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Research Interests

Hormone recognition, binding and selectivity

The auxin receptor TIR1 and the related AFBs are expressed from insect cells and binding is explored in terms of kinetics (surface plasmon resonance, Biacore), thermodynamics (isothermal titration calorimetry, ITC) and structure. It is known that auxin completes a nascent substrate binding pocket as it binds to TIR1. The substrates are the Aux/IAA transcriptional regulators which, on binding, become ubiquitinated through the ubiquitin E3 ligase activity of TIR1. We are exploring how selectivity is conferred for different auxins and different Aux/IAAs, and how these two variables affect each other. We are building pharmacophoric maps of auxin receptors in order to inform rational design and selection of novel auxins and anti-auxins.

We are starting to examine auxin transport proteins with the same degree of molecular precision. We recently published a pharmacophoric map of the auxin uptake carrier AUX1, reviewed the biochemistry of AUX1, and presented a model of PIN2.


Biosensors, like receptor proteins, need to recognise analytes with appropriate sensitivity and selectivity. The group is developing hormone sensor domains in order to generate experimental plant hormone biosensors. This work includes the development of DNA aptamers as sensor elements (see project details below), enzyme-based electrochemical sensors and polymeric nanomaterials as vehicles for sensors.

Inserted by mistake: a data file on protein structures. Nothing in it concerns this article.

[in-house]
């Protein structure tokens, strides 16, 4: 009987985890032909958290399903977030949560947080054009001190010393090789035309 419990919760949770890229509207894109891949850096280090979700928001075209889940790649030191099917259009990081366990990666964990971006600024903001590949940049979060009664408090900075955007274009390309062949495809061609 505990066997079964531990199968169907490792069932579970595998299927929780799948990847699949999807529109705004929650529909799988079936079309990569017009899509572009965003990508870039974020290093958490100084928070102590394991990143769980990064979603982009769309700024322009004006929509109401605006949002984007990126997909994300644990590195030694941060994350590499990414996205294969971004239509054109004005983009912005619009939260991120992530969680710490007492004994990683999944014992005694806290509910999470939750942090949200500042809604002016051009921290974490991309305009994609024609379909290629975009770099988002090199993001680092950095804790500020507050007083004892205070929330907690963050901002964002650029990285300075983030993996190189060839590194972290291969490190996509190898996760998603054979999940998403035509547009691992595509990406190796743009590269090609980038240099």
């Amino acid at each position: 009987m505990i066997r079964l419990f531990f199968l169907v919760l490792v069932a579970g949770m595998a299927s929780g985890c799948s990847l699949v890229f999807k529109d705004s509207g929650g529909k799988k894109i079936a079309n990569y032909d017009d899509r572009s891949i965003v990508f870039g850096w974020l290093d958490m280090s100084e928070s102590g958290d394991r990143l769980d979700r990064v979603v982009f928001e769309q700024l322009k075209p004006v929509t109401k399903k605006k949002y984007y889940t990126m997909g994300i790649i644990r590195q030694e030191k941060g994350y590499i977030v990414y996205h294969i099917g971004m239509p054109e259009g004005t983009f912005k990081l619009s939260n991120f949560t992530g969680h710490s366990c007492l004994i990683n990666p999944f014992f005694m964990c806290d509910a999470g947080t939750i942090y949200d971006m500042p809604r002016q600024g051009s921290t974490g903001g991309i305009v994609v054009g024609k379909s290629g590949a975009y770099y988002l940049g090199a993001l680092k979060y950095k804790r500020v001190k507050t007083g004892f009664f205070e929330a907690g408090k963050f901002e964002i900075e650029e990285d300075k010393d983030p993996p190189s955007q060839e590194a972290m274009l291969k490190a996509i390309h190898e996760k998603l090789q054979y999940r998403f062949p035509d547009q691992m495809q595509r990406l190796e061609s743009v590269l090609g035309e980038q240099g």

E-noses in agriculture

Electronic devices for detecting volatiles have developed rapidly and small, portable and highly sensitive devices are available for a wide range of applications. Communication via volatiles is commonplace in nature and I am interested in applying e-noses as real-time sensors for biological responses for the benefit of agriculture. This work is in collaboration with Dr James CovingtonLink opens in a new window (School of Engineering, University of Warwick).

Nanoparticles and plants

We are discovering the rules governing how nanoparticles get into plant tissues and into plant cells. Our focus is on "soft" particles. These are carbon-based polymers which can be designed and made to specification, and which we link to a fluor allowing us to visualise uptake in living plants. There is interest in developing nanoparticles as vehicles for carrying e.g. crop protection agents, as aids to precision farming. There is also concern over plastic nanoparticles as pollution in the environment and their potential to damage plants. By finding characters which either promote or interfere with uptake into plants we will be able to make informed decisions on polymer nanoparticles in agriculture.

Developing national policy for "Growing British":

Working with Warwick Crop Centre and other national agencies I am interested in how we can promote horticulture in the UK as a vital food production sector.